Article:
Many Chinese like the normal beany flavour of soy milk. Consumers less familiar with soy foods may prefer a sweetened milk. Five per cent sugar added to the milk will mask most of the beany flavour. It also adds calories. Other flavourings, such as vanilla or chocolate, can be added if the cost is not prohibitive.


Freshly boiled soymilk will keep only a few hours without refrigeration in the tropics. With refrigeration, storage time may be increased up to three days. The milk can be sterilized in a pressure cooker by placing it in capped soft-drink bottles and cooking for 15 minutes at 15 psi, or 20 minutes at 10 psi (steam pressure). The sterilized milk will keep for at least a year without refrigeration.

II. SOYBEAN MILK CURD (Japanese tofu, Chinese tahu, Philippine tokua)

The first step in making soybean milk curd is to produce the milk as described above, but without adding flavouring. Immediately following boiling (and if the milk is to be used for curd production it is only just brought to boiling), it is subjected to a series of steps, as follows.

1. The curd is precipitated with calcium or magnesium salts; lemon juice can also be used. While the filtered milk is still hot (above 80, and preferably at 90C), the salt is added in a concentration of 0.035 per cent. Calcium sulfate (plaster of parts) or magnesium sulfate (epsom salts) or chlorides can be used. Nigari, the concentrate left after manufacture of sea salt, is particularly valued as a precipitant. Calcium sulfate is useful because it does not add any flavour to the curd and it contributes calcium to the consumer's diet.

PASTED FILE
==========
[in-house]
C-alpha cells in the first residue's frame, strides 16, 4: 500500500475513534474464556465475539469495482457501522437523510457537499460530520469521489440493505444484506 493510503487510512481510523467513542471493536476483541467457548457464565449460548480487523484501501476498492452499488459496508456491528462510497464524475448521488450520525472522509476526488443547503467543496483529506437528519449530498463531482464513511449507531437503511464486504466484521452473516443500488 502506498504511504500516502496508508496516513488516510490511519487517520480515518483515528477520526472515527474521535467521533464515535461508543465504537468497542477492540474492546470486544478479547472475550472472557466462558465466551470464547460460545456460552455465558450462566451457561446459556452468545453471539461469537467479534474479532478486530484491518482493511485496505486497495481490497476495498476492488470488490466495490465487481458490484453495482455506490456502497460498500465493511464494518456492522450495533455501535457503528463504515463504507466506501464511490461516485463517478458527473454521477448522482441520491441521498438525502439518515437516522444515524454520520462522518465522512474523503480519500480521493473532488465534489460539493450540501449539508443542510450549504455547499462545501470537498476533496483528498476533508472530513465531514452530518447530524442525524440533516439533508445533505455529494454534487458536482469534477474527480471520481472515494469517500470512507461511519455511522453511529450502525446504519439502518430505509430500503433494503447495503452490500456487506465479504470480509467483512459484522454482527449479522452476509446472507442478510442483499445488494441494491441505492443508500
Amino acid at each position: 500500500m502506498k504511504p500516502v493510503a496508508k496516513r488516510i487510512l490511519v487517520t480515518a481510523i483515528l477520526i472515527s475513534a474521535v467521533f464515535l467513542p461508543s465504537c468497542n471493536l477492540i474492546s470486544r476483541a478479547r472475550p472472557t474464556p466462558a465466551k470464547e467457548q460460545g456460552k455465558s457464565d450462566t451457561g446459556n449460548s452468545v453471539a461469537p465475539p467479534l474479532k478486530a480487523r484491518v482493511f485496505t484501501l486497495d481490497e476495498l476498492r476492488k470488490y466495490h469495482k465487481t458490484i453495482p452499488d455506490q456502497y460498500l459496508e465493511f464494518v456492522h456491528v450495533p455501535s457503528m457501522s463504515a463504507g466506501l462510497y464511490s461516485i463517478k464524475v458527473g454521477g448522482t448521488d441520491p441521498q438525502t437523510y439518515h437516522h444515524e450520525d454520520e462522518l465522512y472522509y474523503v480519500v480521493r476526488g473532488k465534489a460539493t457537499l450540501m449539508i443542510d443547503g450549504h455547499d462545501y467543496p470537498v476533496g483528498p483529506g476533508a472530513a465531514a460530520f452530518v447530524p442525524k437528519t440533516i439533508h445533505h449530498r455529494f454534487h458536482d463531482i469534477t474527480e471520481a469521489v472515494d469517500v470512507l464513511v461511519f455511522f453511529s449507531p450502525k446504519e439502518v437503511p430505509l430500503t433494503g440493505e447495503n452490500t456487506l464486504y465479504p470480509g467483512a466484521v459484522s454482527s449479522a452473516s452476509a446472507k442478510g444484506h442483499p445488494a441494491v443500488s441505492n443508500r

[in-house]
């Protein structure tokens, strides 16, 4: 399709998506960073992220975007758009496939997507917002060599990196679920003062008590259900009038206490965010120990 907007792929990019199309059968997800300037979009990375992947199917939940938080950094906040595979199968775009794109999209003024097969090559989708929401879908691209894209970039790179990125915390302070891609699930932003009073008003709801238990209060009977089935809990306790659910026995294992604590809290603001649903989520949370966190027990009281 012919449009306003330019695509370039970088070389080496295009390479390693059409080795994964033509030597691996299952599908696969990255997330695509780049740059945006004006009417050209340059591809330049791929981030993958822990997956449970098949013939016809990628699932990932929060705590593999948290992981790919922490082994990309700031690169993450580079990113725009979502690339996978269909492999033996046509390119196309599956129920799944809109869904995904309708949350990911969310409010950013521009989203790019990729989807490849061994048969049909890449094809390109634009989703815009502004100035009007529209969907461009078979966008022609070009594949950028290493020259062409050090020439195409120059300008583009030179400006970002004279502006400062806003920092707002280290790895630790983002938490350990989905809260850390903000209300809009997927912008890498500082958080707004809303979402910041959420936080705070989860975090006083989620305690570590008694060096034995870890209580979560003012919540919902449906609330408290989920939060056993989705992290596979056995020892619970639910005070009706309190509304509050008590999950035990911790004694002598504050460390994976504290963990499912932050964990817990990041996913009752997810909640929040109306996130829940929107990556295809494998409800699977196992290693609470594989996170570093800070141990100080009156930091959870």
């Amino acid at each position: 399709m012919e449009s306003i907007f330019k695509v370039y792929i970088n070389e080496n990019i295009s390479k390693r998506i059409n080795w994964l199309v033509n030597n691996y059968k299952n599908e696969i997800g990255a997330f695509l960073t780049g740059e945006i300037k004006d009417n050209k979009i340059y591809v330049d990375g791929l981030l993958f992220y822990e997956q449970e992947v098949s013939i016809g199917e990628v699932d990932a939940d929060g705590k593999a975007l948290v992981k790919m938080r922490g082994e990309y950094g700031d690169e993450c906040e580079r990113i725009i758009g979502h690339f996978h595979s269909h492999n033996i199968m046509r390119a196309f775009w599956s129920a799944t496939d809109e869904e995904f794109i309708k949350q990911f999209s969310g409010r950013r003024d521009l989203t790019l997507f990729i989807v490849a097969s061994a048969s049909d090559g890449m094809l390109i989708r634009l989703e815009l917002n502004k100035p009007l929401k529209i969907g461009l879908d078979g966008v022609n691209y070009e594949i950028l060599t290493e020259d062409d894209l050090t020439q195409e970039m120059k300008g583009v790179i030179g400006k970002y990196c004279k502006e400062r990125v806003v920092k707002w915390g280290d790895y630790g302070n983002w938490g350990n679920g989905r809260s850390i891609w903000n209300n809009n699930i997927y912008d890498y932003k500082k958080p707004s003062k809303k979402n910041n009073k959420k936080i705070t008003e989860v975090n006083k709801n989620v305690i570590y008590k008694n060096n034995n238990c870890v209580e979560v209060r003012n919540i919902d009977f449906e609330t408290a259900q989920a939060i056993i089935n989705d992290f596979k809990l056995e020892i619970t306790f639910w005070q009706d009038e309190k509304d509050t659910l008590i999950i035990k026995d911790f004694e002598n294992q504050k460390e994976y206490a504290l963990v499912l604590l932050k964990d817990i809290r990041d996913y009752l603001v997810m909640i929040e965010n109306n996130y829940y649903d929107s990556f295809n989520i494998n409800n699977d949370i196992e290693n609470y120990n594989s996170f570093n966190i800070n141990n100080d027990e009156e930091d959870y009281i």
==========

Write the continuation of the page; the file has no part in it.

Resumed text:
The method of adding the salt is considered somewhat of an art, and techniques vary. It is useful to dissolve, or suspend in the case of CaSO4, the salt in hot water and sprinkle it slowly over the surface and around the edges of the milk. At the same time, the milk can be slowly and very gently stirred to distribute the salt. The gentler the stirring, the larger the curds that will be produced. The whey should separate readily and be a clear yellow. If the whey remains milky or cloudy, additional salt should be added until it becomes clear.

When the whey becomes clear, the precipitating curd should be covered and allowed to agglomerate for about ten minutes. Then a portion of the whey should be removed and the curd transferred to a cloth-lined wooden box punched at intervals with holes to allow escape of the whey. The box should be of a size suitable for producing the size curd cakes desired. The cloth should be folded over the top of the curd and weights should be placed on the curd to squeeze out the whey. The lighter the pressing weights, the more gelatinous the curd will be. The heavier the weights, the harder the curd will be.

2. The curd cake should be cut into pieces of the desired size and stored in clean, cool water until consumed. Keeping time is only one day without refrigeration.
3. Soybean curd can be consumed without further cooking. The Japanese dip tofu in soy sauce and eat it directly. Soybean curd is also deep-fat fried until crisp on the outside and tender inside. Curd is also used as an ingredient in soup.